Recently we added a great new feature to the ADF Performance Monitor: network and browser load time information. Now you know exactly every end-user experience of your ADF application, in real-time. You can quickly resolve any performance bottlenecks with this end-to-end visibility. You can even drill down into an individual user to analyze the experience – to understand the ADF app behavior. The dashboard is improved with several overview and detail graphs that shows the layer (database, webservice, application server, network/browser loadtime) where the time is spent of your application. This is very useful to troubleshoot problems.
The ADF Performance Monitor is an advanced tool specifically build for ADF applications and is aware of the intricacies of the ADF framework. It traces key ADF actions across tiers and services to provide end-to-end visibility and automatically maps each tier to easily visualize the relationship between them. This Tracing provides deep visibility into the cause of application performance issues down to the tiniest detail. Click here for more information.
Network Time and Browser Load Time
Network time is the time that it takes to send a HTTP request from a browser (http request network time) to the application server and from the application server back to the browser (http response network time). The browser loadtime is the time that a browser needs to build up the DOM tree and load the page.
Normally, the combination of the network time and browser load time should not be more than ± one second.
Network Time/Browser Load Time in the ADF Performance Monitor
For this to work we set a parameter oracle.adf.view.faces.context.ENABLE_ADF_EXECUTION_CONTEXT_PROVIDER to true in web.xml. This adds an additional XML element to each HTTP request. This is already build in into the ADF framework. This is also what oracle RUEI uses.
Several overview graphs are added to the main dashboard. At the day overview, it shows for each hour of the day (right bottom) the layer where the time is spent. It shows the time spent in the database, webservice, application server, and network/browser load time:
At the top right graph (hourly overview of day performance) we can see a lot of red in the bars. Specifically from 11:00 to 12:00 – apparantly there were many very slow requests. In the graph at the right bottom we can now explain what happened; there were network problems. After talking to the infrastructure department – this was indeed the case. They were very busy with maintanance and were not aware (!) that end-users were suffering from there work.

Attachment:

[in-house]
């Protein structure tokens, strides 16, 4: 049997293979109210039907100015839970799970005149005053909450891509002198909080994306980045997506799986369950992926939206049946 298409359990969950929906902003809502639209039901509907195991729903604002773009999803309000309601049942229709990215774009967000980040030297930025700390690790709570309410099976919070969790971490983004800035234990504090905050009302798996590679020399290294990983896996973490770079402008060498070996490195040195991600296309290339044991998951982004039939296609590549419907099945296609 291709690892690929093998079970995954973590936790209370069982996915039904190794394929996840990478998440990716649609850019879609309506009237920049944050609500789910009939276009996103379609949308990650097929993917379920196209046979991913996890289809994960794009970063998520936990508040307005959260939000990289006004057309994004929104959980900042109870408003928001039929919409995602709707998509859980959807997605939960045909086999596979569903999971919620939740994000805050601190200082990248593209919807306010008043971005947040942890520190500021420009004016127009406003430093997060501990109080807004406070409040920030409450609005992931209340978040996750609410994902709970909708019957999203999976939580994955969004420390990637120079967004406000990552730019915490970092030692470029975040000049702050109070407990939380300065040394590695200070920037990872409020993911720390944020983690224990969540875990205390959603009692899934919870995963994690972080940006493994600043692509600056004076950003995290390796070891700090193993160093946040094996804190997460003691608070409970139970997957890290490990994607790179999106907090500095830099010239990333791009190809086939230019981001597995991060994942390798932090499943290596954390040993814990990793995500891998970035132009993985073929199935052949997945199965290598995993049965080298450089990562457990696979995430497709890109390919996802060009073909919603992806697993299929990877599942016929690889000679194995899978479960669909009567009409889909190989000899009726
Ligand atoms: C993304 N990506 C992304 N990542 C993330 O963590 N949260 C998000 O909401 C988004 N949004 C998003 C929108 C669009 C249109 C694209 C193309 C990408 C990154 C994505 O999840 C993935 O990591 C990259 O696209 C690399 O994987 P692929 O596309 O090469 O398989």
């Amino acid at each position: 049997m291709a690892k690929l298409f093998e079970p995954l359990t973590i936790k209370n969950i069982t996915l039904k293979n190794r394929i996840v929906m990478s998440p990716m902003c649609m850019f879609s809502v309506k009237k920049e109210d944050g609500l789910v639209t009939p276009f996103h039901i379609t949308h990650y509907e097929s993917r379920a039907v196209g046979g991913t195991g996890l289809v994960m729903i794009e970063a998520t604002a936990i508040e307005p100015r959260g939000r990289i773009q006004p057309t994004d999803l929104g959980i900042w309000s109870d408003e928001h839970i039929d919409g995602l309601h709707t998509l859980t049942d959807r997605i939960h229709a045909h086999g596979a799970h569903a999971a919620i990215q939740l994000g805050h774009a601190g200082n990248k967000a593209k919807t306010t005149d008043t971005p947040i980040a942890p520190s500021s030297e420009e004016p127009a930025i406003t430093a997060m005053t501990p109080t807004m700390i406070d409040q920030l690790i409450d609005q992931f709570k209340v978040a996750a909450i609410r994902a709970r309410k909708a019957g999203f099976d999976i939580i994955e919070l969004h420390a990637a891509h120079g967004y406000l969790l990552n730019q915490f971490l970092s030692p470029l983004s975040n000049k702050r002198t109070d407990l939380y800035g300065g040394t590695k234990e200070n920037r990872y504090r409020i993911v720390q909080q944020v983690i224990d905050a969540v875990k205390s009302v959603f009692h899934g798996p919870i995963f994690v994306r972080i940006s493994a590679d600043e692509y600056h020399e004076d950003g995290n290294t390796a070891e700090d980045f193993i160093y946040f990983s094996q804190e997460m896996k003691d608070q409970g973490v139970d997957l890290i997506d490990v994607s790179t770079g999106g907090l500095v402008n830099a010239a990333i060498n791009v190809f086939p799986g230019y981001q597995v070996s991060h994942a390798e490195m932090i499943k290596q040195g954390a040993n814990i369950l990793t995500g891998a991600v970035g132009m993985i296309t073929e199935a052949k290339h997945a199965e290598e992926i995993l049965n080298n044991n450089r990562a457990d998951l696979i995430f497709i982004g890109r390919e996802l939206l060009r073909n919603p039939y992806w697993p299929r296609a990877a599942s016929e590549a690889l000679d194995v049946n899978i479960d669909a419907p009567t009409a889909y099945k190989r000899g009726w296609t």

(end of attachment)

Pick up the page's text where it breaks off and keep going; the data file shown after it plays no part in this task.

We can drill down to an hour overview:
Also, we can zoom in into a specific managed server of our 12 server cluster (called regi_adf_server1) from the dropdown list:
We can see here that during the whole hour there were network problems (graph right bottom).
By clicking on the bars in the menu, we can zoom in more to a five minute overview (11:40-11:45):
In the top graph we see all individual http requests in managed server regi_adf_server1. Again, the stacked bars show the time spent in database, webservice, application server, and network/browser load time (purple). We can see that many end-users have to wait ± 5 seconds – on pure network time (!). Note that The JVM is not the problem and is working fine (bottom graph).
The next day the network problem was resolved. We can see this in the following hour overview graph were there is much less purple colour (right bottom):
In the HTTP request popup we can also select a specific end-user an monitor his/her experience. The client response time is the time including everything; the app server process time, the network to browser and browser load time. We can see that in this case the client response time was even more: ± 9 seconds for each HTTP request (!). This user (and organisation) was complaining and calling our support desk where we could monitor and investigate this end-user experience:
You can get more information on the ADF Performance Monitor website at adfpm.com. A one month trial version is available on demand here.
Special thanks to my colleage Paul Swiggers for helping implementing this great new feature.